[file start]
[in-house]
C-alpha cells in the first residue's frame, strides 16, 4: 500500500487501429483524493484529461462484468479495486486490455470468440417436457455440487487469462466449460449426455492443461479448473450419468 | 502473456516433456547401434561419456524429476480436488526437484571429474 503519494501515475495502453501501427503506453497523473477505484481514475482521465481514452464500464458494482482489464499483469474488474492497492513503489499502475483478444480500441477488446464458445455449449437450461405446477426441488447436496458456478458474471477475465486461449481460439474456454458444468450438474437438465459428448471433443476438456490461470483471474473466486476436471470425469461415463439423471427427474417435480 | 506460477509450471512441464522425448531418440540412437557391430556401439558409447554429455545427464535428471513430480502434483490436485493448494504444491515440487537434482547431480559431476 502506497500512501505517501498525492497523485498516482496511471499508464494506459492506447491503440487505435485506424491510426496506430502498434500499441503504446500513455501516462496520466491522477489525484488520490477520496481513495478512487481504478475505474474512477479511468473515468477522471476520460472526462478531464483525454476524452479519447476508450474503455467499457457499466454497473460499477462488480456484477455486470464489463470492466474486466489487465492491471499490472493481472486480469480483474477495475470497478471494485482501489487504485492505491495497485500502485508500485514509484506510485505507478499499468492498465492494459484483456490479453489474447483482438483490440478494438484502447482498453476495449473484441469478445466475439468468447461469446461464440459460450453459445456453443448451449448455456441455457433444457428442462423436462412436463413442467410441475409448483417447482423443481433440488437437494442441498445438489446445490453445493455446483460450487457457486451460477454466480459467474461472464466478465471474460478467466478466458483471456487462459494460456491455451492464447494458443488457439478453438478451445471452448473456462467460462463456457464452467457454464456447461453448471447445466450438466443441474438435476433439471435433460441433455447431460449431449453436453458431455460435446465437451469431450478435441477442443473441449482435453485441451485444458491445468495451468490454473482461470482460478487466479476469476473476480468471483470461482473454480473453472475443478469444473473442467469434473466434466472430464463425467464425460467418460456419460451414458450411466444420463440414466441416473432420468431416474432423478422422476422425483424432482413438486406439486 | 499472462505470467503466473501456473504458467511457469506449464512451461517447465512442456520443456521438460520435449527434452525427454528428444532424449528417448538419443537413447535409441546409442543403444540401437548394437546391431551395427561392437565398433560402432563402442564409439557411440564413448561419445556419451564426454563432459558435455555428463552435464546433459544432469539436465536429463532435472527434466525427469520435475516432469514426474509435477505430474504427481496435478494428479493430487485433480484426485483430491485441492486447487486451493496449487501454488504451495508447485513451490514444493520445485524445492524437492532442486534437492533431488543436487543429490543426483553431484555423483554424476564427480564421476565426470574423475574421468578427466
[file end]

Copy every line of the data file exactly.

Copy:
[in-house]
C-alpha cells in the first residue's frame, strides 16, 4: 500500500487501429483524493484529461462484468479495486486490455470468440417436457455440487487469462466449460449426455492443461479448473450419468 | 502473456516433456547401434561419456524429476480436488526437484571429474 503519494501515475495502453501501427503506453497523473477505484481514475482521465481514452464500464458494482482489464499483469474488474492497492513503489499502475483478444480500441477488446464458445455449449437450461405446477426441488447436496458456478458474471477475465486461449481460439474456454458444468450438474437438465459428448471433443476438456490461470483471474473466486476436471470425469461415463439423471427427474417435480 | 506460477509450471512441464522425448531418440540412437557391430556401439558409447554429455545427464535428471513430480502434483490436485493448494504444491515440487537434482547431480559431476 502506497500512501505517501498525492497523485498516482496511471499508464494506459492506447491503440487505435485506424491510426496506430502498434500499441503504446500513455501516462496520466491522477489525484488520490477520496481513495478512487481504478475505474474512477479511468473515468477522471476520460472526462478531464483525454476524452479519447476508450474503455467499457457499466454497473460499477462488480456484477455486470464489463470492466474486466489487465492491471499490472493481472486480469480483474477495475470497478471494485482501489487504485492505491495497485500502485508500485514509484506510485505507478499499468492498465492494459484483456490479453489474447483482438483490440478494438484502447482498453476495449473484441469478445466475439468468447461469446461464440459460450453459445456453443448451449448455456441455457433444457428442462423436462412436463413442467410441475409448483417447482423443481433440488437437494442441498445438489446445490453445493455446483460450487457457486451460477454466480459467474461472464466478465471474460478467466478466458483471456487462459494460456491455451492464447494458443488457439478453438478451445471452448473456462467460462463456457464452467457454464456447461453448471447445466450438466443441474438435476433439471435433460441433455447431460449431449453436453458431455460435446465437451469431450478435441477442443473441449482435453485441451485444458491445468495451468490454473482461470482460478487466479476469476473476480468471483470461482473454480473453472475443478469444473473442467469434473466434466472430464463425467464425460467418460456419460451414458450411466444420463440414466441416473432420468431416474432423478422422476422425483424432482413438486406439486 | 499472462505470467503466473501456473504458467511457469506449464512451461517447465512442456520443456521438460520435449527434452525427454528428444532424449528417448538419443537413447535409441546409442543403444540401437548394437546391431551395427561392437565398433560402432563402442564409439557411440564413448561419445556419451564426454563432459558435455555428463552435464546433459544432469539436465536429463532435472527434466525427469520435475516432469514426474509435477505430474504427481496435478494428479493430487485433480484426485483430491485441492486447487486451493496449487501454488504451495508447485513451490514444493520445485524445492524437492532442486534437492533431488543436487543429490543426483553431484555423483554424476564427480564421476565426470574423475574421468578427466